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Burma is best known for its stunning temples that were built by the ruling dynasty around 900 years ago. It’s also home to a 2500-year-old pagoda that’s covered in gold plates! Plan your visit to this fantastical landscape with the help of our experts. You are sure to have a wonderful time.
Formerly known as Rangoon, Yangon is South-east Asia's latest boomtown. As the country's largest city and major commercial port, there is always something going on. New building developments jostle with rundown colonial era buildings waiting to be restored along tree-lined avenues. Upmarket bars and restaurants are opening apace. Christian churches, mosques, and Hindu temples can be found alongside numerous Buddhist shrines, with the greatest of them all, the Shwedagon Pagoda, dominating the city.
Situated in Shan state, Lake Inle is a large freshwater lake ringed by hills. Its shores are fringed by marshes and the floating gardens of the local Intha people, who live in villages composed of houses built on stilts over the water. Buddhist shrines dot the landscape, and the fishermen of the area are famed for their unique one-legged style of rowing. In the hills surrounding the lakes, numerous ethnic minority groups live, flocking to the shores of the lake for markets to sell their produce.
Kalaw developed during British rule as a hill-station where civil servants could escape the heat of the plains. Today it retains some of that colonial atmosphere, thanks in part to the descendants of Indian and Nepalese workers who settled in the town. Kalaw is the centre for trekking in Myanmar, and many interesting treks can be made into the surrounding countryside to villages of various ethnic minority groups.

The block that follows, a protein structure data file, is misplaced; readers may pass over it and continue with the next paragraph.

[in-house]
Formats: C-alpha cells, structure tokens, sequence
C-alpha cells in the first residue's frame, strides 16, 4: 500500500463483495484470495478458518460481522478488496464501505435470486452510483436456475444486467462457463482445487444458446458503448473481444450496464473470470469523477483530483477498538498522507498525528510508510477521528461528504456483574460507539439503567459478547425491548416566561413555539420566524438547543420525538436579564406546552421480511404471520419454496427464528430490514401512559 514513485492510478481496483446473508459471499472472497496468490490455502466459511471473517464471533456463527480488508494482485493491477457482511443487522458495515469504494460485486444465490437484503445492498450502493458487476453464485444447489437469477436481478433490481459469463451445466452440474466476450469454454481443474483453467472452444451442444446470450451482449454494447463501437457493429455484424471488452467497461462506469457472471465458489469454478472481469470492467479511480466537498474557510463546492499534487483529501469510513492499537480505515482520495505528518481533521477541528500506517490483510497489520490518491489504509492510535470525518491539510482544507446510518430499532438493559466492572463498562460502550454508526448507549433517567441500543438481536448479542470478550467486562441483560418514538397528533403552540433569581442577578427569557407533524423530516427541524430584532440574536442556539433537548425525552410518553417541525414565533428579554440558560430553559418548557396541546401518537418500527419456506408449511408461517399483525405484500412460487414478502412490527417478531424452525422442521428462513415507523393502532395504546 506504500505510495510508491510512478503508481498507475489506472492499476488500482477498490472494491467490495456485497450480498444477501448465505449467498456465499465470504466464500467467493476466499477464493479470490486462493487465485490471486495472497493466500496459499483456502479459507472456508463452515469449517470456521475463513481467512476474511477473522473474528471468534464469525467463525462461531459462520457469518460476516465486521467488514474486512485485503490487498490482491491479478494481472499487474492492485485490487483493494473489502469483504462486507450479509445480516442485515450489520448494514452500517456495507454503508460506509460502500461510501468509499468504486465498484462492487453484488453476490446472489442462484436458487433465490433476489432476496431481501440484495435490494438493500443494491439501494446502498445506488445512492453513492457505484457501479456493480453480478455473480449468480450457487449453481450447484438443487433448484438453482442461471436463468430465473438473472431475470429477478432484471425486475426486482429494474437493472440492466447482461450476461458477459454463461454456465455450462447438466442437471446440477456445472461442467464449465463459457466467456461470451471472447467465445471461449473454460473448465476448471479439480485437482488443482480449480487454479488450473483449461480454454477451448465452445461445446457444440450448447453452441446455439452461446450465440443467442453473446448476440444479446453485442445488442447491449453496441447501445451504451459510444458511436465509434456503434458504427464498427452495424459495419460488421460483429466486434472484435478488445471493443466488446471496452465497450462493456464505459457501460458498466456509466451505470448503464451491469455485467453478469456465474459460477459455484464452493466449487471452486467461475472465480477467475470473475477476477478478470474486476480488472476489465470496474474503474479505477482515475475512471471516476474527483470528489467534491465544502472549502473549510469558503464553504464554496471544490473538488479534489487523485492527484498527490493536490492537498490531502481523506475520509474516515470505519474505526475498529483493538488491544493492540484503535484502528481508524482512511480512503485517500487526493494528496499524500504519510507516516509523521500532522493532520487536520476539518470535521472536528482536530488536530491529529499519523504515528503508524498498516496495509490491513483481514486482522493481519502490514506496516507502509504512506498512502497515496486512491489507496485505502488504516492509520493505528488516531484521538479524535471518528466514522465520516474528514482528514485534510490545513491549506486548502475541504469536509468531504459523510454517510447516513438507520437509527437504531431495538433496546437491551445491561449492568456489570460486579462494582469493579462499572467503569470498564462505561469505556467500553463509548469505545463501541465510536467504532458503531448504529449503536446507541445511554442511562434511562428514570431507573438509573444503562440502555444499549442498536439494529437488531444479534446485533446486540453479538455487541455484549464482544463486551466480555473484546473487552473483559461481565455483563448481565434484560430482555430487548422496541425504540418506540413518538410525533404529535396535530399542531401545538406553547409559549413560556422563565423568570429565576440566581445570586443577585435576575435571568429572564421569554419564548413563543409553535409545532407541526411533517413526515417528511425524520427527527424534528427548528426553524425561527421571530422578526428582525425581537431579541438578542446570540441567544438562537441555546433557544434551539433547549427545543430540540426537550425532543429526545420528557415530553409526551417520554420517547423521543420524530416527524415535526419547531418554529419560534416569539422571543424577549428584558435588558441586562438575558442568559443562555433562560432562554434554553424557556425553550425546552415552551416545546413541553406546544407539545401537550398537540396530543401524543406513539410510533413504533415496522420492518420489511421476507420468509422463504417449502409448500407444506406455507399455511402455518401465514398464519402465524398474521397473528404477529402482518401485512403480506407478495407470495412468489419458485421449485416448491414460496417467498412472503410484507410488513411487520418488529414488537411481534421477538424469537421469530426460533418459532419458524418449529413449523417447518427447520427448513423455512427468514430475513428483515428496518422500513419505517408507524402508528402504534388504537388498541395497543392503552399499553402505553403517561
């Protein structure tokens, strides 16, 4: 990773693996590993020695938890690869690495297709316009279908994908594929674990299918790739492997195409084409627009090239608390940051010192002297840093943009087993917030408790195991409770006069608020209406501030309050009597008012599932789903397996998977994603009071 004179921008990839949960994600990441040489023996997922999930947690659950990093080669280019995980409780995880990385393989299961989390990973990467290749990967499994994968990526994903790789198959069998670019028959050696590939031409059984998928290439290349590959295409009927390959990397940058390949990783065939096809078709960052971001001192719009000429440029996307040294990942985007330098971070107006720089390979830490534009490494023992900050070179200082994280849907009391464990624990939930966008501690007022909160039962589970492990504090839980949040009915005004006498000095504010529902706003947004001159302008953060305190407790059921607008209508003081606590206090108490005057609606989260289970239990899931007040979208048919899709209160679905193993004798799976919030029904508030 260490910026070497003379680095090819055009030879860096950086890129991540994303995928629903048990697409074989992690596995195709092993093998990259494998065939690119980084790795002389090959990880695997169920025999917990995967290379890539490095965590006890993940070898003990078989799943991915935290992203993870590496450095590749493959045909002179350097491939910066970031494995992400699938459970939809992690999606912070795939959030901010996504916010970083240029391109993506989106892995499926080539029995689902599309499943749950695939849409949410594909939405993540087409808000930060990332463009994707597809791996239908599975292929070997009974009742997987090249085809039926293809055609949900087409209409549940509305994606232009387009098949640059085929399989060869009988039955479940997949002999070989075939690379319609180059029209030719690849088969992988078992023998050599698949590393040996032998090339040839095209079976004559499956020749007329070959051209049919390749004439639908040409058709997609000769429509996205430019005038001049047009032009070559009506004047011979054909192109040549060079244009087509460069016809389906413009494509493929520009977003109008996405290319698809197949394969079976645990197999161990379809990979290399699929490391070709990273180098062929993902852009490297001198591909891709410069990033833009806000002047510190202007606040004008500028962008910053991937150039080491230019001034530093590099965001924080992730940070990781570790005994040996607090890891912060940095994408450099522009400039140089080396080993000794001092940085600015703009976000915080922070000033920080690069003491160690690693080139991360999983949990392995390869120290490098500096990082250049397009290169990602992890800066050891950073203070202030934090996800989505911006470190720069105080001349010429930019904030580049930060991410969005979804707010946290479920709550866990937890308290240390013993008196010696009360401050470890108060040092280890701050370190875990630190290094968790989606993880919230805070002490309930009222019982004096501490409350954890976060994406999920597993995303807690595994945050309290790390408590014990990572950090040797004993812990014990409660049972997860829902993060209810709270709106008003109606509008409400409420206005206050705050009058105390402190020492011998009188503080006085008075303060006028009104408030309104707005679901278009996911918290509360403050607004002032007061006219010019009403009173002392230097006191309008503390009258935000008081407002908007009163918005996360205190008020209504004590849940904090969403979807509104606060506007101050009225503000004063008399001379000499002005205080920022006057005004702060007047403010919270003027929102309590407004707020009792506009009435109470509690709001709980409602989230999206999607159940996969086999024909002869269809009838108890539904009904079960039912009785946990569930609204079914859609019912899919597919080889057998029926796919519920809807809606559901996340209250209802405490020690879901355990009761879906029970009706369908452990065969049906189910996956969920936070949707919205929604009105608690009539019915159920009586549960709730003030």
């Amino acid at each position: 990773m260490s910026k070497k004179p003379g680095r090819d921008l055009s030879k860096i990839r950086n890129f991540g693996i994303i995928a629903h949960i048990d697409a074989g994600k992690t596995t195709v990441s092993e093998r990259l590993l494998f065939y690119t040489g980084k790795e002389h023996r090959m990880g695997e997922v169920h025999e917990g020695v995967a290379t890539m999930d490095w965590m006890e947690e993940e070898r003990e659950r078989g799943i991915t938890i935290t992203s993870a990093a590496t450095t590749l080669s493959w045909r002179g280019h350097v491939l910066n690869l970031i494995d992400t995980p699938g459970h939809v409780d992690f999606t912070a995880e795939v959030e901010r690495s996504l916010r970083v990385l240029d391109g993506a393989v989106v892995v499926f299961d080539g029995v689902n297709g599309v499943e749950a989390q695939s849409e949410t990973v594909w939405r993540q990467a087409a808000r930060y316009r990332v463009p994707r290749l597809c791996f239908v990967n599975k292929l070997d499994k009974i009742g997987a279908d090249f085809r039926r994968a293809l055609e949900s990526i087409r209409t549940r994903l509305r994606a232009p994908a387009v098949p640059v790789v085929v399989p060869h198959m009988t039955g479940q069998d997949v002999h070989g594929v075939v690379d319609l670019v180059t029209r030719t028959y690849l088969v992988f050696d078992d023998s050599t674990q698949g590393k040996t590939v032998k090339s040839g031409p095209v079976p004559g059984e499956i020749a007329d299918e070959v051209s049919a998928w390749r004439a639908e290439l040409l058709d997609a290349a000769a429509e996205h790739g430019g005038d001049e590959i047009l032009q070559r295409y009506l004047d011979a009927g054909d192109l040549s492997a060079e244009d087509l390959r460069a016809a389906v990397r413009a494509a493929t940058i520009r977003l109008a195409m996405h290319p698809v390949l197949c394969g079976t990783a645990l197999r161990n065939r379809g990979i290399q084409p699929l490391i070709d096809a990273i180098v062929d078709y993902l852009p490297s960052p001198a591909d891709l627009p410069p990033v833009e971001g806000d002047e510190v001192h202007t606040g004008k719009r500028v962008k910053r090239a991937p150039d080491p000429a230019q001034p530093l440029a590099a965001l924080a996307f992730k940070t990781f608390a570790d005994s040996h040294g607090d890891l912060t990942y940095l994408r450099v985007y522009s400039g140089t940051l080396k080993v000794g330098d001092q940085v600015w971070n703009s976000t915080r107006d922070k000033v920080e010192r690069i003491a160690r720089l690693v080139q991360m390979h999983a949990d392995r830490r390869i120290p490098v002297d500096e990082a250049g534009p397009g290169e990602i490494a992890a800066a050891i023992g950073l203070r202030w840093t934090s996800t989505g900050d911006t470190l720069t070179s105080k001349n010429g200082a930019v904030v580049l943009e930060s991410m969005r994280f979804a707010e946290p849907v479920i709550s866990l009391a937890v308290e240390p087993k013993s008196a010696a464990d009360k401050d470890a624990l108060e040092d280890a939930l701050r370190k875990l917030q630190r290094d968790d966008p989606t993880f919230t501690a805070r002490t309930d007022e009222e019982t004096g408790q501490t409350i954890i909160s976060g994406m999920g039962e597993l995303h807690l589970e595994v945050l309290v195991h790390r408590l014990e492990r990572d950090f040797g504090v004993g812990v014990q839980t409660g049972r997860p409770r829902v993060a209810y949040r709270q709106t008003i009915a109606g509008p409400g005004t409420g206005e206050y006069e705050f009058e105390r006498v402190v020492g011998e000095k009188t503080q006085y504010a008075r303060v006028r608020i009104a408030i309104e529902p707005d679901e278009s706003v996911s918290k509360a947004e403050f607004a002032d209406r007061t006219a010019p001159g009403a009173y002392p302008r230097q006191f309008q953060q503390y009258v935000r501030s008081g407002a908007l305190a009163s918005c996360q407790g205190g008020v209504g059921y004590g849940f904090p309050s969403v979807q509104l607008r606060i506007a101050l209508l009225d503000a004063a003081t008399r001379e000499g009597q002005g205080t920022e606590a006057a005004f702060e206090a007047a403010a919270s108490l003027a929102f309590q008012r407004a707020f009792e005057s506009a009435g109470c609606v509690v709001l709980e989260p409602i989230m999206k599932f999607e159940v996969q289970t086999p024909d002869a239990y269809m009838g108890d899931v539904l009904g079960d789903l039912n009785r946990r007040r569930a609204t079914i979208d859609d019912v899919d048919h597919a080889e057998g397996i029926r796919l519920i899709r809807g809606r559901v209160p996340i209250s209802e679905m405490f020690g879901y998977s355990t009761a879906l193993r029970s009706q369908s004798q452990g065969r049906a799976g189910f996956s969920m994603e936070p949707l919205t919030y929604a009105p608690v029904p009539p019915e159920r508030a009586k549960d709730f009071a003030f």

Bagan is a small collection of towns and villages serving the tourist trade for one of Myanmar's main attractions, the temples of Bagan. These were constructed when the area was the capital of the Pagan empire, which flourished between the 9th and 12th centuries, and which was the first state to cover much of what is now Myanmar. Of up to 10,000 temples and pagodas built during those years, more than 2,000 still remain, and form an unforgettable experience. Stay for the night and see the temples change colour as the sun sets.
Founded in 1896, and originally called Maymyo after Colonel May of the 5th Bengal Infantry, the town was created as a hill-station to escape the heat of Mandalay. It became the summer capital of British rule until 1948, and numerous colonial buildings, churches, and villas survive from that era, as do the descendants of Indian and Nepalese workers who built the railway linking the town to Mandalay. Today, Pyin Oo Lwin is a charming getaway and a contrast from the big cities.